DoD claims progress in mission to curb sexual assault in the military

Sexual assault in the military is ongoing. But the Pentagon says it's making progress through courts-martial, non-judicial remedies and prevention.

The prevalence of sexual assault in the U.S. military is an issue getting a great deal of media attention. Some say such crimes are so common within the ranks that the issue has reached epidemic proportions. Attention has only been heightened in recent years by high profile cases in which high ranking officers, including one brigadier general, have faced sexual assault charges and courts-martial.

The Department of Defense is not oblivious to the reality of the situation. Based on reaction from the public and scrutiny from Congress, it has started to issue an annual reports on the subject, the latest of which came out a couple of months ago.

In that report, the DoD estimated that in Fiscal Year 2012, which ended Sept. 30 of that year, some 26,000 active duty members had been victim of some form of unwanted sexual contact during the previous 12 months. That estimate was based on a survey of personnel.

But the number of cases of alleged assault actually reported for that fiscal year was only 3,374. In fiscal 2013, the number of sexual assaults reported reached 5,061 -- representing a 50 percent increase. And there is no corresponding increase in the estimate of possible assaults offered because no survey of personnel was conducted.

DoD insists it's committed to assault prevention

The report does acknowledge that the figures for fiscal 2013 amount to an "unprecedented increase." But it says it doesn't think that it means there are more assaults occurring. Rather, the Pentagon's take is that the increase is due to an increased level of confidence among rank and file service members in how the department is responding to the crisis.

The DoD insists that instances of sexual assault are not tolerated, condoned or ignored. Indeed, in fiscal 2013, it noted a slight improvement in its record of dealing with reported cases. Of the 5,061 cases reported, more than 3,700 were listed as unrestricted. That means the victims chose to pursue full and formal investigations.

Of 3,234 cases that were closed for that year, the DoD says it had jurisdiction over about 2,100 of them. Of those, it says 1,569 were deemed to have sufficient evidence to warrant pursuing some sort of action and action was brought against 1,187 suspects.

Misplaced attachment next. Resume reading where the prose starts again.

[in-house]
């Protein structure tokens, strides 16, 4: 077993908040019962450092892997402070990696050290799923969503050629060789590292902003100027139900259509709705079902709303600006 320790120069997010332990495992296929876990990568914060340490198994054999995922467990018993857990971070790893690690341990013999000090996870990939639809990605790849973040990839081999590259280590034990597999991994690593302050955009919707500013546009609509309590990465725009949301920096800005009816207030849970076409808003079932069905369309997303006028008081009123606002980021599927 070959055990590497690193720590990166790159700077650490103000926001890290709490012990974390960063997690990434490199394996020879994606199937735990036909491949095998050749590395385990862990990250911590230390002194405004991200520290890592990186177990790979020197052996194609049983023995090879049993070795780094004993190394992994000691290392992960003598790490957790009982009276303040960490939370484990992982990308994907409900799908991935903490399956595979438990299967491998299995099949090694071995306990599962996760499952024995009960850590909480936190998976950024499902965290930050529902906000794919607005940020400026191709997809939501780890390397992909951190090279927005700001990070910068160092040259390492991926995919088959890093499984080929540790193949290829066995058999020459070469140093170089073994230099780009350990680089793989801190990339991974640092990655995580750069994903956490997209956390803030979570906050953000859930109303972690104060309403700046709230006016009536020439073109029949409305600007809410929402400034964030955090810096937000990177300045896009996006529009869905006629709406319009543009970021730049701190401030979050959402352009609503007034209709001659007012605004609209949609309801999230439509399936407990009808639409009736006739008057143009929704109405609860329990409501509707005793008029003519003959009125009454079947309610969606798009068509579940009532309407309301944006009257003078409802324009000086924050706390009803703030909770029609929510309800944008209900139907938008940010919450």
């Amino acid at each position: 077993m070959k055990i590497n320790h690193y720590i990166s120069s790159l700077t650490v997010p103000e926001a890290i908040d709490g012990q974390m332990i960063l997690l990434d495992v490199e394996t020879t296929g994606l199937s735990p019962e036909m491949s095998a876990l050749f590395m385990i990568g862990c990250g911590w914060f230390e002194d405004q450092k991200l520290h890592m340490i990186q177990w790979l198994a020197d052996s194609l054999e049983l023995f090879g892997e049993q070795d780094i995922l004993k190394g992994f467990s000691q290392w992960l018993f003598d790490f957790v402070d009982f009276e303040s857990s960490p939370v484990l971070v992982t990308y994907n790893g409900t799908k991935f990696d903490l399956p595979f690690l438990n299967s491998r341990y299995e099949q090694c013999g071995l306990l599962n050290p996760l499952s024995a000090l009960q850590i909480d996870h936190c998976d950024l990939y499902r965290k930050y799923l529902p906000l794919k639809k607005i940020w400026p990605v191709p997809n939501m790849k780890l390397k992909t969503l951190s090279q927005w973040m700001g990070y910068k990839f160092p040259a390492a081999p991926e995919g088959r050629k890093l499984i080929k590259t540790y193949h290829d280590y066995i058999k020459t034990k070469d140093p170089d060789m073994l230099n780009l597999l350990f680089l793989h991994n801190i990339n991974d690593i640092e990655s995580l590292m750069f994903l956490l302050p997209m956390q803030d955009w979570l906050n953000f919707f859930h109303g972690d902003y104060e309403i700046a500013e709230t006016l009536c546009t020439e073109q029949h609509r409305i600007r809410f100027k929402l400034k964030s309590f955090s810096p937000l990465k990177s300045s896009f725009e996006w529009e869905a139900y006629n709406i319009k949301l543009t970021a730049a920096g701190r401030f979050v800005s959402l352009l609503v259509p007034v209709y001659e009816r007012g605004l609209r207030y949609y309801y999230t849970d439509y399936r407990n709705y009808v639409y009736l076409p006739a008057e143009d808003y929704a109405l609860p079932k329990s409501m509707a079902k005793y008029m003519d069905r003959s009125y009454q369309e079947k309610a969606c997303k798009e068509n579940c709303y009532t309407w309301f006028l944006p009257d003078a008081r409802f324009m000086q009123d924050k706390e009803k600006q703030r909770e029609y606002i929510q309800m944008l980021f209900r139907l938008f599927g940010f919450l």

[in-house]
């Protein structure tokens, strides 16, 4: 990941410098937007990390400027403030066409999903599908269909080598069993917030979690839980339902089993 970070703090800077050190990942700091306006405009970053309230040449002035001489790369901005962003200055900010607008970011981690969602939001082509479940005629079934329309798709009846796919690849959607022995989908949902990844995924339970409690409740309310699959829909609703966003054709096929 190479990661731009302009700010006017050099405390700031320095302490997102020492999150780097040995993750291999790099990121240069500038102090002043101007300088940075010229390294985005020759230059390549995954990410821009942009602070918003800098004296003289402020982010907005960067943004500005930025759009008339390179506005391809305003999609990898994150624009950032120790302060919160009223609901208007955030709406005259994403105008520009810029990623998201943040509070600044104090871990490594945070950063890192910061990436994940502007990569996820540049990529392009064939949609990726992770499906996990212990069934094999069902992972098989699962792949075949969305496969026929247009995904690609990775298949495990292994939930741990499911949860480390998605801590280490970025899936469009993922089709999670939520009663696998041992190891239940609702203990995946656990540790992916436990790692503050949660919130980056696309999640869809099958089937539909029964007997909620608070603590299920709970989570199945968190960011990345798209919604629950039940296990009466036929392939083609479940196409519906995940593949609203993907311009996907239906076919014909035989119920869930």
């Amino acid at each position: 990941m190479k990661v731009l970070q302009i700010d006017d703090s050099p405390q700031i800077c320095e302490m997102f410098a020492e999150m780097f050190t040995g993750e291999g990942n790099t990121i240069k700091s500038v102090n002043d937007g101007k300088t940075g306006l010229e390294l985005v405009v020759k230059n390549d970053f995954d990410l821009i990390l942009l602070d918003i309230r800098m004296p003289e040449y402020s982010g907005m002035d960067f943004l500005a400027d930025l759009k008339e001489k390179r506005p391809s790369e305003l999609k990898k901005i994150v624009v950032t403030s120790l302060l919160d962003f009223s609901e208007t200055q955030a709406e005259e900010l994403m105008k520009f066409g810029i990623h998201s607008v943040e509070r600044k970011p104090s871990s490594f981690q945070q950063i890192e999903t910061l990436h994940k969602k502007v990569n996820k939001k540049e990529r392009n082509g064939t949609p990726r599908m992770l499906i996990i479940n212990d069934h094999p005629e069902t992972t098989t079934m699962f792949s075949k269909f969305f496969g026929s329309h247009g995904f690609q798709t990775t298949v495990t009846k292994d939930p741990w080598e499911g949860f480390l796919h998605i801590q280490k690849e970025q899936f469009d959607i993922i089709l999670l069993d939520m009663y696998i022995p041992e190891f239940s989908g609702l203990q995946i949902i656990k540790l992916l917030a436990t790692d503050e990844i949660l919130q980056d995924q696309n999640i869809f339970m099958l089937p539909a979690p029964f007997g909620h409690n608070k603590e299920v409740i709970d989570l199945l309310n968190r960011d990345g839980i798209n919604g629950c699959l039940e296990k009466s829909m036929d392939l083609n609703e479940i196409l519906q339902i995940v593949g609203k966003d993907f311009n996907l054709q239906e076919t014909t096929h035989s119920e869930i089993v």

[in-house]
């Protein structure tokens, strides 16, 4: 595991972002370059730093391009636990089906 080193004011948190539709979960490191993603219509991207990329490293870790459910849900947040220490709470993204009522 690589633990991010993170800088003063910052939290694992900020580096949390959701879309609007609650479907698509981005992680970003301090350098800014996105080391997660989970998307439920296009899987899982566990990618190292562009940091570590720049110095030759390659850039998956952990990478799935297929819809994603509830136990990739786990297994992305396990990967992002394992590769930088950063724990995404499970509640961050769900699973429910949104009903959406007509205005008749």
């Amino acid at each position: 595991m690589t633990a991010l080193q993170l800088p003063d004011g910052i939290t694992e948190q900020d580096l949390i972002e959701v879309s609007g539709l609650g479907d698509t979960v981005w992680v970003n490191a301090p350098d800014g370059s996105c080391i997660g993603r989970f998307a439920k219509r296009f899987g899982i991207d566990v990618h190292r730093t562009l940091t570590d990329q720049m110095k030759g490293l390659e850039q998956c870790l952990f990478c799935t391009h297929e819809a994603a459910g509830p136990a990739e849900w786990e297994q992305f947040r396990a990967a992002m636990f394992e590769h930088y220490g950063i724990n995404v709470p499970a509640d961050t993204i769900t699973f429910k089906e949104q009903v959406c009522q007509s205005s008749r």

Seventy-one-percent of those subjects faced charges and court-martial; 18 percent received non-judicial punishment for an Article 15 violation of the Uniform Code of Military Justice; and 12 percent ended with some form of adverse administrative action or in discharge.

The report predicts that further improvements in reducing sexual assaults in the military will come as other prevention provisions enacted in fiscal 2013, such as a special victims' advocacy program, take root.

UCMJ offers officials a range of actions

What this report reflects is the range of possible actions under the UCMJ that a service member could face if charges of sexual assault are brought against him or her. In some instances it could be a court-martial. In others it could be something less.

A finding of guilt under Article 15 might be preferred. Punishment meted out under this scenario does not include a sentence to confinement. There is no record of a court-martial conviction and service can continue. But in most cases, court-martial is likely.

If a service member does wind up facing legal difficulties due to an allegation of sexual assault, it should be remembered that they are entitled to certain rights that include legal representation. For the sake of one's future, the help of an attorney with experience in military and civilian justice is always recommended.

Keywords: courts-martial, sexual assault